The “daisy chains” referred to above are one of the oldest traditions at Vassar. Every year, the senior class chooses sophomore women who demonstrate superior leadership and class spirit to carry a 150-foot chain of daisies and laurel at Commencement.
The New Yorker was also anticipating the upcoming Automobile Salon at the Commodore Hotel, including the news that autos would break from sober black and navy into a palette of colors:
“Profiles” featured Gen. John J. Pershing, while “Sports of the Week” featured the Oct. 31 “Cornell-Columbia battle” at the Polo Grounds (Cornell prevailed 17-14). That same day in New Haven, Yale humbled Army 28-7.
In her fashion column “Fifth Avenue,” Lois Long paid a visit to designer Paul Frankl’s store, where she admired his collection of “four-dimensional furniture, including his “skyscraper” bookcases:
In her “Tables For Two” column, Long’s previous criticism of Sardi’s (lack of celebrity sightings) received this reply:
In her latest dispatch from Paris, Janet Flanner wrote that Philadelphia movie theater magnate Jules Mastbaum was making a haul of Rodin sculptures. The French found it interesting but not alarming:
Mastbaum would die the following year and donate his Rodin collection to the city of Philadelphia. It is the largest collection of Rodin’s works outside Paris. Flanner also offered this tidbit on a new, scandalous book by Texan Gertrude Beasley:
In a 2000 article for Texas Monthly (“A Woman of Independent Means”), Don Graham wrote that “no other book in Texas literature is quite like Gertrude Beasley’s little-known memoir, My First Thirty Years. For one thing, it was published in Paris in 1925 by the avant-garde press Contact Editions (it was banned in Britain and America), which included among its authors Ernest Hemingway.” He wrote that Beasley’s book established itself “as a provocative and highly subversive text: She recounts her birth as the violent outcome of marital rape by her father…Things go downhill from there…” You can read more about Beasley, and her “disappearance,” in this Texas Observer article.
In “Motion Pictures,” The New Yorker (via critic Theodore Shane) cuts actress Marion Davies a little slack:
And if you doubt the Francophile ambitions of New Yorker readers, here are two ads written almost entirely in French:
And to end on an amusing note, more perils of Prohibition, courtesy of Rea Irvin:
At an age when most students are barely out of college (23), Lois Long was emerging as one of The New Yorker’s most prolific contributors and a prominent voice of Roaring Twenties New York.
The Oct. 3, 1925 issue not only saw her continuing coverage of night life in “Tables for Two” (which she signed under the pen name “Lipstick”), but also the introduction of her column, “Fifth Avenue” (which she signed L.L.), that would further define her voice at the magazine for years to come.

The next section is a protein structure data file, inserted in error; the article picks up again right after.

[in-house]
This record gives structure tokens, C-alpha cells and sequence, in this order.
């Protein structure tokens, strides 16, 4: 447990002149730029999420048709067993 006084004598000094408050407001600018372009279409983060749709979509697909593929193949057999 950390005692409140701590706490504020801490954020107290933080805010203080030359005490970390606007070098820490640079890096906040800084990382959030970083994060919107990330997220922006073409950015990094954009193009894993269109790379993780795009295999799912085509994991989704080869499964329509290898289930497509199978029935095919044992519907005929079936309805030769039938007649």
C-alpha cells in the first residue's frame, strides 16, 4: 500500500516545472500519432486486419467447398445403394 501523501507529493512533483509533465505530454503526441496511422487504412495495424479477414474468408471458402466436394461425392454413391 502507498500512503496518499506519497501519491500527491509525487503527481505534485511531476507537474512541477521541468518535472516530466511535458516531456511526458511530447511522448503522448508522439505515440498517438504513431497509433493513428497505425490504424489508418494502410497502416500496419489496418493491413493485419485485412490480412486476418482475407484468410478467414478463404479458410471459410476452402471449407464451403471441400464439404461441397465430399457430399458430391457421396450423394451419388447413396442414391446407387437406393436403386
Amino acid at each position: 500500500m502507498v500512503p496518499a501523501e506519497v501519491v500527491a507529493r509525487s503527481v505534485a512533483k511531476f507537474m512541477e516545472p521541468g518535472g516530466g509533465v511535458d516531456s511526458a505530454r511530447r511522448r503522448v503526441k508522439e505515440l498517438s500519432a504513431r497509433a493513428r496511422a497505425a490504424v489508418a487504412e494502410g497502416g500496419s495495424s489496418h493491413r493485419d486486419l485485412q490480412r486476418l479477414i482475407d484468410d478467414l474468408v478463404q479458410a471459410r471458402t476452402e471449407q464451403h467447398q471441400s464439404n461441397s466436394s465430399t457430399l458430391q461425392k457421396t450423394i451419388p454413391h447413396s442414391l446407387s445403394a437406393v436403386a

And The New Yorker wasn’t even her first professional stint as a writer.
Beginning in 1922, Long wrote for both Vanity Fair and Vogue before she caught the eye of New Yorker editor Harold Ross, who hired her to take over the “When Nights Are Bold” column from Charles Baskerville. She later made it her own by changing the name to “Tables for Two.”
With the Oct. 3 issue she doubled her workload as both an observer of night life and the fashion scene.
According to Judith Yaross Lee’s Defining New Yorker Humor, the “Fifth Avenue” column took a very different tack from the magazine’s original “Where to Shop” listings that were merely classified ads.
Yaross writes that Long’s first “Fifth Avenue” column relied on “the conceit of her friend Jerry, ‘boarding school roommate, perennial flapper, and graceful idler’ (evidently the department’s target reader)…”
The column would soon be renamed “On and Off the Avenue,” and Long would officially assume the title of fashion editor in 1927.
Her obituary in The New York Times (p. 36, July 31, 1974) quoted New Yorker editor William Shawn, who declared that “Lois Long invented fashion criticism,” and that Long “was the first American fashion critic to approach fashion as an art and to criticize women’s clothes with independence, intelligence, humor and literary style.” The article noted that her task was particularly challenging since The New Yorker did not publish photographs “and more than other writers she had to turn to words alone to describe clothes in detail.”
You can read Long’s first “Fifth Avenue” column, featuring her friend, “Jerry,” here in its entirety:
In the same issue, just three pages back, in “Tables for Two,” Long shared these insights on the opening of the Club Mirador:
And she pulled no punches in this erratum item that appeared below this Johan Bull illustration:
And in “The Talk of the Town,” Bull provided this illustration depicting the flare-up of Tong Wars among New York’s Chinese immigrant population. The main consequence of murderous assault seems to be a patron’s ruined shirt:
“Profiles” featured Reinald Werrenrath, “A New Yorker Who Sings.” Described by writer Clare Peeler as someone who “looks New York,” the baritone opera singer also recorded popular songs and was a regular on early radio broadcasts.
In “Critique” George S. Kaufman’s The Butter and Egg Man received a positive review by Herman J. Mankiewicz, who wrote that the play was “not for the artistically inclined,” but adds: